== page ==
Israel faces unprecedented challenges: consul general
TORONTO — Israel’s consul general to Toronto and Western Canada, DJ Schneeweiss, keynote speaker at last week’s Empire Club of Canada meeting, talked about the challenges and opportunities facing Israel today.
In his lecture – which marked the first time in 37 years that an Israeli diplomat has been invited to present a talk for the speaker’s forum – Schneeweiss spoke about Israel as a paradox, “a country faced by unprecedented threats and challenges, yet safer and more full of promise than any time in its history.”
He said Iran’s “relentless drive toward nuclear weapons” is one of the threats to Israel’s existence that makes “the view from Jerusalem look stark indeed.”
Iran and six world powers came to Geneva last month to hammer out a six-month agreement that aims to curb Tehran’s nuclear program in exchange for limited sanctions relief.
“Having come so far, having brought Tehran to begin to seek a way out of the stranglehold of the sanctions, Israel believes that the interim deal reached in Geneva is a mistake,” he said.
“Through its de facto recognition of an Iranian right to enrich uranium, the core of the Iranian military nuclear program – and a right, I may add, that no other nation on earth has ever demanded or received – through allowing Iran to keep its centrifuges intact, and maintain other components of its military program… [the deal] reverses the very psychological and economic momentum that brought Iran to the negotiating table in the first place,” he added.
Schneeweiss insisted that the deal weakens the possibility that the six world powers will be able to negotiate a comprehensive deal in the future.
“Freezing the situation is not enough. We need to roll back and dismantle Iran’s enrichment capacity… We have to prevent Iran from having the capacity ever to build such weapons. We believe in and support a negotiated settlement – one that ends the threat, not one that perpetuates it,” he said.
Turning his focus to the Israeli-Palestinian conflict, Schneeweiss said that Israel has made “repeated offers of territorial compromise. We have withdrawn from territories, we have removed ourselves from governing the daily lives of Palestinians, recognized the need for a Palestinian state and more. But we continue to come up empty handed.”
Schneeweiss said he recognizes that some of Israel’s actions have negatively impacted Palestinians, making them feel “victimized or worse. But it is a simple undeniable fact that this conflict began long before the Israeli community was established in the West Bank.”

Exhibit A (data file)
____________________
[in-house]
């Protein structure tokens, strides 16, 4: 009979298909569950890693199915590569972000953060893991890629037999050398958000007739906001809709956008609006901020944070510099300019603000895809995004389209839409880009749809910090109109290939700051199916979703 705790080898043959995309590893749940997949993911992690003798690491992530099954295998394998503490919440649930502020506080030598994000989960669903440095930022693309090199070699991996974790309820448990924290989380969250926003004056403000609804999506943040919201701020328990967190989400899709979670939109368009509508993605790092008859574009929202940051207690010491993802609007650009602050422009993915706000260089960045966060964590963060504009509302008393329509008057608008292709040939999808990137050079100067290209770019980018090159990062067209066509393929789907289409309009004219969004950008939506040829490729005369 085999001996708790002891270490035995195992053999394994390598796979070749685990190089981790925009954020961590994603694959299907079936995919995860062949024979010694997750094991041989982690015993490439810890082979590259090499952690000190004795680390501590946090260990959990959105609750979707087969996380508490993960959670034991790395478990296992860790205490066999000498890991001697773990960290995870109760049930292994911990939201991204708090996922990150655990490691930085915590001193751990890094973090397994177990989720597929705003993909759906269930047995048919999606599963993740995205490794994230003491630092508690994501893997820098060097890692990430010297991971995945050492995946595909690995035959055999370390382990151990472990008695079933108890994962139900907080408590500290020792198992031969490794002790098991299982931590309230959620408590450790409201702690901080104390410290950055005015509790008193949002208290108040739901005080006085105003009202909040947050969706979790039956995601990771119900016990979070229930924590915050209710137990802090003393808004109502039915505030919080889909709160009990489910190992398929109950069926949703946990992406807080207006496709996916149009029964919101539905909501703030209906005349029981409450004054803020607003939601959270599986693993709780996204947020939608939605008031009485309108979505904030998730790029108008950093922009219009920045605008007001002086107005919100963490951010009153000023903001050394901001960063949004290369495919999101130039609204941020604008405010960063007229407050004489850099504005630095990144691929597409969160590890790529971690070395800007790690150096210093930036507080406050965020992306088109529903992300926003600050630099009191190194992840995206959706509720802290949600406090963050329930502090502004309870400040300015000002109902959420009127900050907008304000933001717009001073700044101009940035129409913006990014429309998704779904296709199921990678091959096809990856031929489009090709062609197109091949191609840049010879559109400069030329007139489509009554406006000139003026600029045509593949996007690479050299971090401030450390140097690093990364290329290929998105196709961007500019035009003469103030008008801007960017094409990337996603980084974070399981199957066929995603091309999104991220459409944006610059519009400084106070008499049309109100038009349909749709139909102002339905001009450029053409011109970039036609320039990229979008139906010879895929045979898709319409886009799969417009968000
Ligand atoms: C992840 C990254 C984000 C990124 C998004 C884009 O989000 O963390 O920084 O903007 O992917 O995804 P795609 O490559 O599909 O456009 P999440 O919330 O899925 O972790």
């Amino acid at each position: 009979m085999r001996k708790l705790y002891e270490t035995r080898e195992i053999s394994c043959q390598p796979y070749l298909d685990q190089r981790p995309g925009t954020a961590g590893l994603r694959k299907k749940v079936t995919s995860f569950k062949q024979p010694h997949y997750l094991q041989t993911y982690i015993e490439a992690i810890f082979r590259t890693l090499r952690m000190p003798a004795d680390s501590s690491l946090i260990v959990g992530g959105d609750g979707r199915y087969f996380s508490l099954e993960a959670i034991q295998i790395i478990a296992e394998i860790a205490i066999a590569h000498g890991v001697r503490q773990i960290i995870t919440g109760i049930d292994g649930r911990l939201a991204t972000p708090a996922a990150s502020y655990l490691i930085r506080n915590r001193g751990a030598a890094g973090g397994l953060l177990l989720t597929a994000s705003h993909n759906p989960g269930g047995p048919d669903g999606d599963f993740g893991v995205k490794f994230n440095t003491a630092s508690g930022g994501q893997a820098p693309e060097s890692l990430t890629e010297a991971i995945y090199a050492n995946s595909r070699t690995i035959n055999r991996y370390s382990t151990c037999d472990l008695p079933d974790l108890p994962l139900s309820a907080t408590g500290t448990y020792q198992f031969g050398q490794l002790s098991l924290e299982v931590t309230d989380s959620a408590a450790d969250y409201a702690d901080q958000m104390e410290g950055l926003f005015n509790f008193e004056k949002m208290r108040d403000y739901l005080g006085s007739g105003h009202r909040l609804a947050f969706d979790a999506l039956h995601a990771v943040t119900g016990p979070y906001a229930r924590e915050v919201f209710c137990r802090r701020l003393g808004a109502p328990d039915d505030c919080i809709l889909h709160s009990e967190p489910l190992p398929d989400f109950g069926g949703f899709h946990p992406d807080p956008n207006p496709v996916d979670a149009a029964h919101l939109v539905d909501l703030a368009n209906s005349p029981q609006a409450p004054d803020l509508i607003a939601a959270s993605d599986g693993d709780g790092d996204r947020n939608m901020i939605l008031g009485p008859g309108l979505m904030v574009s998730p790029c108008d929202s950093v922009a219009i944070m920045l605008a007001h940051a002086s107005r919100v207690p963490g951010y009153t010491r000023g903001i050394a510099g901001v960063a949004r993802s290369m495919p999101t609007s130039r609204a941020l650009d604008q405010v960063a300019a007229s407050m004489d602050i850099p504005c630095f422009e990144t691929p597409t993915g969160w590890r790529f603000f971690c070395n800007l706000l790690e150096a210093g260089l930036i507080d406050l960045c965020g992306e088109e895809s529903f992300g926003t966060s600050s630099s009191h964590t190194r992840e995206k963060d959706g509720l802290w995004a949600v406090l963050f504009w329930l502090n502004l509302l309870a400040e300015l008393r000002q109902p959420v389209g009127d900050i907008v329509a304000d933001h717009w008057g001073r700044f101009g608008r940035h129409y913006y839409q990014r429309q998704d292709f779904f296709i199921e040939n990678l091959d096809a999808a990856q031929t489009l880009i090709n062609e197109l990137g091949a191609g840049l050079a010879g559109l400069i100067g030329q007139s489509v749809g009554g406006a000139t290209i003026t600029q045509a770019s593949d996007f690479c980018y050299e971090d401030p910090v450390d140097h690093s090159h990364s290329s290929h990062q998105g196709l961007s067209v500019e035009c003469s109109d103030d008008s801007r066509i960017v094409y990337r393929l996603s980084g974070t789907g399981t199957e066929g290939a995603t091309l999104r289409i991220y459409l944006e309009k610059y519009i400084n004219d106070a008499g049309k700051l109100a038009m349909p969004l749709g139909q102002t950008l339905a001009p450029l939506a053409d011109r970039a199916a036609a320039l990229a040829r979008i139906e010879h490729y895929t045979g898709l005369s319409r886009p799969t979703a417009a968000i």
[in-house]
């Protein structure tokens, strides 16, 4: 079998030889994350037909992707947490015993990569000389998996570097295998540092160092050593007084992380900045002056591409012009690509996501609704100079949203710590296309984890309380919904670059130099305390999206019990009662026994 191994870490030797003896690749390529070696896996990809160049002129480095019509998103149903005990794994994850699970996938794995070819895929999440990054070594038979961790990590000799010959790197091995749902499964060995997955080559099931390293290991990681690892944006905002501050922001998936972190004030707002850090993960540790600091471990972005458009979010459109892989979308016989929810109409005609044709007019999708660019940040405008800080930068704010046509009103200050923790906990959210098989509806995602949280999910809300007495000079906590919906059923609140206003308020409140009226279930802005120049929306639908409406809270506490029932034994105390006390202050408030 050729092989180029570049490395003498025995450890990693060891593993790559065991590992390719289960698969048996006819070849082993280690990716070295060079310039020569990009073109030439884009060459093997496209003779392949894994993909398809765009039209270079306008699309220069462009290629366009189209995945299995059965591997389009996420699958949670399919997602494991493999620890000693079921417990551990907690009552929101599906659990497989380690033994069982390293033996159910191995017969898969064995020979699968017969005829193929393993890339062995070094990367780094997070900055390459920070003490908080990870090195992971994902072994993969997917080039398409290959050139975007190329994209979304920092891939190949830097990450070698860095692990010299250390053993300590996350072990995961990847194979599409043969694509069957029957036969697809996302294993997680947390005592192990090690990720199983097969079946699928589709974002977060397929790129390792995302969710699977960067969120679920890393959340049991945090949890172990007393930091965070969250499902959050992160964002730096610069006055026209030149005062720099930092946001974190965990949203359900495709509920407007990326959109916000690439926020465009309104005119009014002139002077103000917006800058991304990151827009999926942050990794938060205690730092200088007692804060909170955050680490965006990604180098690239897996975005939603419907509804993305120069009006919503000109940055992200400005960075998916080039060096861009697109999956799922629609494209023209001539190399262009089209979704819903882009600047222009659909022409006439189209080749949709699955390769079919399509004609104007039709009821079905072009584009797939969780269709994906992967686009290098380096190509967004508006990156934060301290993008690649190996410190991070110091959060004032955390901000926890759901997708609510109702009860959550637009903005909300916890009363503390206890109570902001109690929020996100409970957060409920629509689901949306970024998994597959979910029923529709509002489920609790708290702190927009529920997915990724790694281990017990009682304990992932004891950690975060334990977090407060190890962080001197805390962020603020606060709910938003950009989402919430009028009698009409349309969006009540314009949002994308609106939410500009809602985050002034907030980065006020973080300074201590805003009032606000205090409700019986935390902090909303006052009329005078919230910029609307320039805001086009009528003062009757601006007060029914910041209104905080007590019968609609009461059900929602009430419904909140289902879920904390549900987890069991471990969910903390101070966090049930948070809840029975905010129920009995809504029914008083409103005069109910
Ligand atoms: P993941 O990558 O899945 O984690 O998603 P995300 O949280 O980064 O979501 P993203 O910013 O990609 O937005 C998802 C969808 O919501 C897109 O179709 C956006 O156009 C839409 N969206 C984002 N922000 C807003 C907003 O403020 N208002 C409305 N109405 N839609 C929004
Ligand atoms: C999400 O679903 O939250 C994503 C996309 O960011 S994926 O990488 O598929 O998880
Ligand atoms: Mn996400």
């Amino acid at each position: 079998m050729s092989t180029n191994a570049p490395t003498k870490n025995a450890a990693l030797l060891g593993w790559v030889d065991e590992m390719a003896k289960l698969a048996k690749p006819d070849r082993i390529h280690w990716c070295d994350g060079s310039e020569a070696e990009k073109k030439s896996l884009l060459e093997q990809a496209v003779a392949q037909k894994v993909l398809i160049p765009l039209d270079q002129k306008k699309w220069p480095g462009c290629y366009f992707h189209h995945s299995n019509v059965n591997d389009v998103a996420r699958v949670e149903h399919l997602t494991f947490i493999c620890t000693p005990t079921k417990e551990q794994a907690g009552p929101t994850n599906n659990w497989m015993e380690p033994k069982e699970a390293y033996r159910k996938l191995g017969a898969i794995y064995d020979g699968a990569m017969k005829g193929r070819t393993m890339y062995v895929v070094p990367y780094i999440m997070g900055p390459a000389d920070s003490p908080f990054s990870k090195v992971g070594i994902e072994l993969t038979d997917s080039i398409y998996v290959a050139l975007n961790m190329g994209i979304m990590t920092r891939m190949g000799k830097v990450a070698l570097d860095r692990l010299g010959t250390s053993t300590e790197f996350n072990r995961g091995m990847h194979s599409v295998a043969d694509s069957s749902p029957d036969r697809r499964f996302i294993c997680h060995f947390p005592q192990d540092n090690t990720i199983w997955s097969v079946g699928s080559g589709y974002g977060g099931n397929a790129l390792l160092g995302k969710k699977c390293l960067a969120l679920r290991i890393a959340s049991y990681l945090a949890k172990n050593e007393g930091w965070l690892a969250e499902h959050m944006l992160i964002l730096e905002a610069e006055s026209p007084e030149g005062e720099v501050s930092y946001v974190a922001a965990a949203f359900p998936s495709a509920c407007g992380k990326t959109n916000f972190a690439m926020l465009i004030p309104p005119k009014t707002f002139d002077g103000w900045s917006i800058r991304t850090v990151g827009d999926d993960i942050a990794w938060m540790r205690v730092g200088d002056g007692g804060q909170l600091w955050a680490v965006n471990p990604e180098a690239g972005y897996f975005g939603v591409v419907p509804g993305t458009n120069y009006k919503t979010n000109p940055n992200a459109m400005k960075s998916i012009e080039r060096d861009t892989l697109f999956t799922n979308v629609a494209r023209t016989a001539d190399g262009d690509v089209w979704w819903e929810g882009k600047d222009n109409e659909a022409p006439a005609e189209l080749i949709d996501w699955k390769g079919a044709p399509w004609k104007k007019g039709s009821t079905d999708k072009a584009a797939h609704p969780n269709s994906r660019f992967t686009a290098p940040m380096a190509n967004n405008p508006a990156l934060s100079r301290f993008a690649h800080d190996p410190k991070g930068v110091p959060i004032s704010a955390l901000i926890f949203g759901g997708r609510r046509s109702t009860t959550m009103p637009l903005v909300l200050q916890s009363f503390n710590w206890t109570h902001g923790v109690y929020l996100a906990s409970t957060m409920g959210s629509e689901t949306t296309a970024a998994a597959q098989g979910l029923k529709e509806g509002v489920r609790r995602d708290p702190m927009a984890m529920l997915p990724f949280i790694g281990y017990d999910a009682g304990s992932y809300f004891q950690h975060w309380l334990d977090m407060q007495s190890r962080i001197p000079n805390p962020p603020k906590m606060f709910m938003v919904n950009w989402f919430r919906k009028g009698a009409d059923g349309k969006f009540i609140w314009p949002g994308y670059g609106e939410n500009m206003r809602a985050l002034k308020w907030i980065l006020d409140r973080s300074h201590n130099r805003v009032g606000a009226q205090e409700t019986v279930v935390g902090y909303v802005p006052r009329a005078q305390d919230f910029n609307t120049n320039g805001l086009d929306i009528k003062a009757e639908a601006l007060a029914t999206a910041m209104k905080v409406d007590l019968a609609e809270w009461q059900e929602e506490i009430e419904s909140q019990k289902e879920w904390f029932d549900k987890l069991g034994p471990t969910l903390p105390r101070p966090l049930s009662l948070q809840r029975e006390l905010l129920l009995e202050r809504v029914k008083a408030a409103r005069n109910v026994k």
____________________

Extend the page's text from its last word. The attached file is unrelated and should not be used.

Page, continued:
He said that Israel is committed to participating in negotiations with Palestinian leadership, adding that Israel is “ready for Palestinian statehood and for territorial compromise… but we also insist that the Palestinians recognize our own inalienable national rights and abandon further claims on our country.”
In spite of the security threats that plague the Jewish state, Schneeweiss said that Israel is better off than it’s ever been.
He said Israel still enjoys peace with Egypt in Jordan, Palestinian terrorism is on the decline due to a “mix of deterrent and defensive measures and diplomatic initiatives,” and Israel’s development of a missile defence system in response to the missile threat posed by Hezbollah and others has been successful.
TORONTO — “Meanwhile, in economic and diplomatic terms, Israel is more integrated than ever in the global economy,” he said.
“Israel’s technological prowess has become legendary. We are ranked top in the world by the World Economic Forum for the quality of our scientific research institutions and fourth overall for our innovative capacity.”
Late last month, Apple purchased PrimeSense, an Israeli tech company, for $350 million.
“This makes it the 13th Israeli high-tech company to be acquired by foreign investors in 2013. Why isn’t Canada getting a greater piece of this seriously nutritious pie?”
Schneeweiss said that despite Canada’s long-standing friendship with Israel, “the Canada-Israel relationship is not where it should be.
“Bilateral trade was less than $1.5 billion in 2012, far from its potential… Firms are not even fully utilizing the funds the government has made available for [research and development] collaboration… As like-minded peace-loving democratic nations… and as nations whose economic success is directly linked to maintaining our respective competitive edges, it is bordering on negligent if we don’t work harder to harness the synergies and opportunities that reside in the strengths that we both bring to the table.”